Earthen Vessels: Why Our Bodies Matter to Our Faith by Matthew Lee Anderson is an exceptionally good book. It covers a lot of ground and has much to say to us individually as members of Christ’s Body and corporately as the Body of Christ. I heartily recommend it (Hat tip to my good friend Louis at Baker Books for recommending it)!
The last chapter alone is worth the price of the book and should be carefully read by every pastor. In “The Body and the Church” Anderson addresses important aspects of worship: baptism, communion, music, video sermons, technology, structured and routine worship behaviors, and online “worship.” On every page he calls for a responsible biblical awareness of our embodied presence before others in all of these practices.
Youth leaders and single-adult pastors would benefit greatly from chapter 6 “Tattoos and the Meaning of our Bodies” and chapter 7 “The Body and Its Pleasure.” Regarding tattoos, Anderson wisely opines:
The cultural logic, then, of tattoos depends upon the body being a canvas for our self-expression, a lump of clay that we style in ways that express the hidden core of who we are. Tattoos are an aesthetic technique—the program of control and domination—melded with a contrarian aesthetic and applied to our bodies. The practice of tattooing treats the body not as our place of personal presence in the world [and I would argue our place of worship; see Rom. 12:1], but as an object for our self-construction. (p. 113, emphasis mine)
On sexual pleasure he sums up beautifully that “Christian sexuality is not simply an expression of an abstract or vague inner desire—it is a dynamic encounter between a man and a woman in the fullness of their humanity before God, which is constituted by their mutual self-giving to the other for the other’s good” (p. 125). With this framework, Anderson goes on to offer solidly biblical counsel for and caution in sexual freedom and self-giving, sexual union, holiness, singleness, and pornography.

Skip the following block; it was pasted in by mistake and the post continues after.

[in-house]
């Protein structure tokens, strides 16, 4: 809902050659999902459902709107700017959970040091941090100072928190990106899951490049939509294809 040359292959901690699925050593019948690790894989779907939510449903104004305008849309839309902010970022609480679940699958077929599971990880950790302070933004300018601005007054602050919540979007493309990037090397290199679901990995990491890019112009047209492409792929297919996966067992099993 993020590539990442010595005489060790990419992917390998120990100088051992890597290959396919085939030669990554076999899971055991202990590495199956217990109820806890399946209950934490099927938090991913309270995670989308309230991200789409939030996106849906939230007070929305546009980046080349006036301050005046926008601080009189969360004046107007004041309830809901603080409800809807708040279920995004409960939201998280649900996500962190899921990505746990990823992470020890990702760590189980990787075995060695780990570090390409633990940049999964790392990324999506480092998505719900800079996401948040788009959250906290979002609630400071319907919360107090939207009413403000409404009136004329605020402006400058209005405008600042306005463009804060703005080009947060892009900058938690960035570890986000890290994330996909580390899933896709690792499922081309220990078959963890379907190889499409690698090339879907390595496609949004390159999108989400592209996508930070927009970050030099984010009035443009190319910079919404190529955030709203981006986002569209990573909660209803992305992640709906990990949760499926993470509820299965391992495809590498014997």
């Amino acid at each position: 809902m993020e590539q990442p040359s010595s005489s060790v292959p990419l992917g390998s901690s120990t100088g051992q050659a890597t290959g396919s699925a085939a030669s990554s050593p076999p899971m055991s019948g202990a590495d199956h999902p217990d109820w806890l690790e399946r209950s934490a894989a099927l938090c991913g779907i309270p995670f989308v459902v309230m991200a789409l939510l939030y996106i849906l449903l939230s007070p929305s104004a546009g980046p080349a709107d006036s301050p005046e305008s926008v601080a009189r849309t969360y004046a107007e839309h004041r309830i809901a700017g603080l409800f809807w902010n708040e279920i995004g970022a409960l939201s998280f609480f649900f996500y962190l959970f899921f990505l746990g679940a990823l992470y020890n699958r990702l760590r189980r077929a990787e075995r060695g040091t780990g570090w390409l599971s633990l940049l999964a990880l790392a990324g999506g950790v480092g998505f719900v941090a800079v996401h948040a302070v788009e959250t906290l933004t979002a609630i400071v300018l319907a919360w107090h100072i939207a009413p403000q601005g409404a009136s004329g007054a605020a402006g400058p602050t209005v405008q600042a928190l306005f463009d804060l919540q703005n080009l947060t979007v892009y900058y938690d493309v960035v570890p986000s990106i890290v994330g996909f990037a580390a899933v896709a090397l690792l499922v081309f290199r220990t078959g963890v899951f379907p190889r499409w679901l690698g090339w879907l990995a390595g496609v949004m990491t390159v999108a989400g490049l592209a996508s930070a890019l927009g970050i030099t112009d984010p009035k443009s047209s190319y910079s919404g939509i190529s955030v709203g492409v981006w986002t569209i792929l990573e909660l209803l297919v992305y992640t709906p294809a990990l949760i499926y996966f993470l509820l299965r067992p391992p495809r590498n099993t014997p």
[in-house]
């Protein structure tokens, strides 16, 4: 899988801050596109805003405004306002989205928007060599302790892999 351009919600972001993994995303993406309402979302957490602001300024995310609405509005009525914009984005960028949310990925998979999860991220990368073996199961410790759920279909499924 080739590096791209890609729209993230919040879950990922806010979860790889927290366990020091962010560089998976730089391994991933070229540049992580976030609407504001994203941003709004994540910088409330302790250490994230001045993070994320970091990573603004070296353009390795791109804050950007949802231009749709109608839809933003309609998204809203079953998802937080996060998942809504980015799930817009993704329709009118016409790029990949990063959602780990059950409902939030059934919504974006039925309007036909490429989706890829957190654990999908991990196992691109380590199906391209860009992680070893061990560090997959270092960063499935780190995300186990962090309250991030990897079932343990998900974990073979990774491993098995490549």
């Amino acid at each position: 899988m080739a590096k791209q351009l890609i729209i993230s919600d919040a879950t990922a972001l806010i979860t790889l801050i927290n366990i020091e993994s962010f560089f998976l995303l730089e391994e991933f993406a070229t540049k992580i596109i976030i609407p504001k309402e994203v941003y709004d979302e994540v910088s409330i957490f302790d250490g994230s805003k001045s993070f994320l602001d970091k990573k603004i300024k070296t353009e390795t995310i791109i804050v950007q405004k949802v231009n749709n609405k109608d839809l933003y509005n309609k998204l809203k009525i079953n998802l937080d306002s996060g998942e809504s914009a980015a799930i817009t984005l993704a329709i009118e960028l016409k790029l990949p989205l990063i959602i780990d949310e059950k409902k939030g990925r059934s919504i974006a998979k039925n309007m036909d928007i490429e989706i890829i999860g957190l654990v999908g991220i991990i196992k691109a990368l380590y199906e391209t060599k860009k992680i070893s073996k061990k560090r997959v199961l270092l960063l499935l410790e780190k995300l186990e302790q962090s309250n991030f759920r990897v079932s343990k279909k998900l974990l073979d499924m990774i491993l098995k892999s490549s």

The subsequent chapter is devoted to addressing homosexuality and gently offers pastoral insights that are especially helpful for those who struggle with same-sex attractions, concluding that what we do with our bodies matters immensely since “sexual sins uniquely affect our sense of the Spirit’s indwelling presence” (1 Cor. 6:18). In every instance where sexual aberration exists, the Apostle Paul presupposes male and female “sexual complementarity in the original creation.”
I especially appreciated the chapter “Spiritual Disciplines: The Body Shaped by Grace and Gratitude” (see my series on the spiritual disciplines). Although brief, I could tell that Anderson was heavily influenced by the wisdom of J. P. Moreland, Dallas Willard, Richard Foster, et al. Arguing for a wholistic and communal view of Christian spirituality he writes,
The body is both the place of our personal presence and the temple of the living God—it is the place we meet with him and he lives in and through us….The body is a social reality, which means there is no such thing as a spiritual discipline that does not transform our relationships (pp. 182, 192).
Anderson closes out the book by insisting:
We are earthen vessels that are given the extraordinary privilege and honor of bearing the love of God himself in our eyes, our toes, and all the other members that make us up. That which has been regarded as worthless has become the temple. The body is a beautiful ruin, a tragic glory. It has been stained and broken by the burden of sin, but purchased by the death of Jesus and made new through the indwelling Holy Spirit (p. 229).
Pastors, small group leaders, church staff and laity….tolle, lege (TAKE UP AND READ!).